Tax Collection from Oil Exceed Industry Profit

July 29, 2010 Taxation in USA

Saipem 7000The oil and gas industry is facing heavy criticism from the media, the public, and subsequently US Government politicians, under the assumption that the sector is under-taxed and action has to be taken to correct the situation. However, tax revenues arising from the sector in recent years have eclipsed the profits made by the entire oil extraction and exploration industry.

The US oil and gas industry is a veritable “cash cow” for the Government, having resulted in almost USD 2 trillion in tax revenues since 1981. The figure was released on June 28th, in a new report published by the Tax Foundation, an independent body monitoring fiscal federal policy in the US. The new report, which used data from the Energy Information Administration, shows that in 23 of the last 27 years the US Government tax revenues arising from the oil industry were higher than cumulative sector’s profit in the corresponding years.

Throughout the 27 surveyed years in the report, collection of excise tax alone on oil products reached USD 1.1 trillion. Corporate Income Tax paid during the same time reached a cumulative amount of USD 388 billion. Severance taxes, property taxes and the short-lived Windfall Profits Tax scheme garnered an approximate USD 472 billion for the Government. All told, net Government collections exceed overall industry profits by almost 40 percent, with a total collection of USD 1.954 trillion. Further, between 1981 and 2008 oil and gas exploration and extraction companies paid an additional USD 683 billion in income taxes to foreign Governments.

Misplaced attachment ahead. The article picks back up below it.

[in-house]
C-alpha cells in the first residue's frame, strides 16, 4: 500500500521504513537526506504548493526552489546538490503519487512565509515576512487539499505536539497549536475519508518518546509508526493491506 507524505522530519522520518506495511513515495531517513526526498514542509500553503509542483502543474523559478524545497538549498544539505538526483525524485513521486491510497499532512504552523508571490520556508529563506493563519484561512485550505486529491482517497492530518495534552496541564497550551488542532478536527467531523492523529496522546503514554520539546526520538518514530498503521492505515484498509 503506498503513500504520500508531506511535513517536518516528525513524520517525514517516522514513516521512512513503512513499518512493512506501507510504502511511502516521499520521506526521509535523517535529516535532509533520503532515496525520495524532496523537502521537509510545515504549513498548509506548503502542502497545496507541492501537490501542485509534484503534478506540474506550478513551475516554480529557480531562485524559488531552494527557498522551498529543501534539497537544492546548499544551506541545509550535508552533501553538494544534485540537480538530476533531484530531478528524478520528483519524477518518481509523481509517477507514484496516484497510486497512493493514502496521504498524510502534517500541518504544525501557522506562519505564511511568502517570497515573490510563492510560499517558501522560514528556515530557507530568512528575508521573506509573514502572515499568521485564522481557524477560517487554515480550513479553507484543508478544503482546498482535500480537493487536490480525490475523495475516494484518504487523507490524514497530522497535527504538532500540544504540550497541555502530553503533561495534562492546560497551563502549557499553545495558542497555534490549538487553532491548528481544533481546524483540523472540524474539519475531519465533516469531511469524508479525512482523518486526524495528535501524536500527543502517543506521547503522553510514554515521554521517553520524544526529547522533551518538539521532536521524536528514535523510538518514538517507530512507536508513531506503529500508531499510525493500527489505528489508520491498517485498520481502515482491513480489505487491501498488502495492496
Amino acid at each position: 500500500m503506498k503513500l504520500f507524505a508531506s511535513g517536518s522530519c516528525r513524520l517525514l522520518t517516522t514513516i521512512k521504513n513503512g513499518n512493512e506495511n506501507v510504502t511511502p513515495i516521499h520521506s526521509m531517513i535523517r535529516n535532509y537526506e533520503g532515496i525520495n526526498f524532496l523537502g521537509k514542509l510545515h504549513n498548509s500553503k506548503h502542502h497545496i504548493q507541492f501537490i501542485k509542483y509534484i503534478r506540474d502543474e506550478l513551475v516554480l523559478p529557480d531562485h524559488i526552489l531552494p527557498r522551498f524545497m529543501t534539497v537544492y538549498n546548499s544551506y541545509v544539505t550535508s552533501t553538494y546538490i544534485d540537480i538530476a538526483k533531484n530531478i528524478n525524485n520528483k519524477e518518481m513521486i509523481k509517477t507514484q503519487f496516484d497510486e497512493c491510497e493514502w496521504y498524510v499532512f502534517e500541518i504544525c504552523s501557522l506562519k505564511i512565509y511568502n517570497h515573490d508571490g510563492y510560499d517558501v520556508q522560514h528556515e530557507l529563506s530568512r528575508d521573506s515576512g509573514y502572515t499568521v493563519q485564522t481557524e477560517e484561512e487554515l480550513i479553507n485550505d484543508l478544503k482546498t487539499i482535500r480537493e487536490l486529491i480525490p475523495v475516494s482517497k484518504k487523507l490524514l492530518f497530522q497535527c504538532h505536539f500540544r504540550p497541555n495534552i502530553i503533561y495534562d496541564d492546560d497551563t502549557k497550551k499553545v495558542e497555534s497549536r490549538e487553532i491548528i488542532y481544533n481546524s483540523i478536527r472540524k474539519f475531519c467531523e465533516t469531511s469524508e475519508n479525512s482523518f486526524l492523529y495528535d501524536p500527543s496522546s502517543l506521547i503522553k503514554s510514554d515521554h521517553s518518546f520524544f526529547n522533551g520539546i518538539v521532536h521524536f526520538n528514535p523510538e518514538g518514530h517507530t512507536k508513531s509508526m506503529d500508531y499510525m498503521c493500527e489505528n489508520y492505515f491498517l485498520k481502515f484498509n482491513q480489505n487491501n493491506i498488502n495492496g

In the face of the recent losses and damages caused by the BP oil spill disaster and the exuberant tax breaks received by the oil sector, it is understandable that politicians are reverently calling for reconsideration of the tax treatment of the oil industry. However, care must be taken that any action taken will not upset the balance which has made the oil sector one of the US’s biggest tax payers for 28 years. Scott Hodge, President of the Tax Foundation, added that the Government is “addicted” to the levels of oil tax profits it currently derives, and if attempts are made to change tax treatment of the oil and gas industry companies then politicians should be honest about the exorbitant tax profits collected from oil activities.

Photo by L.C.Nøttaasen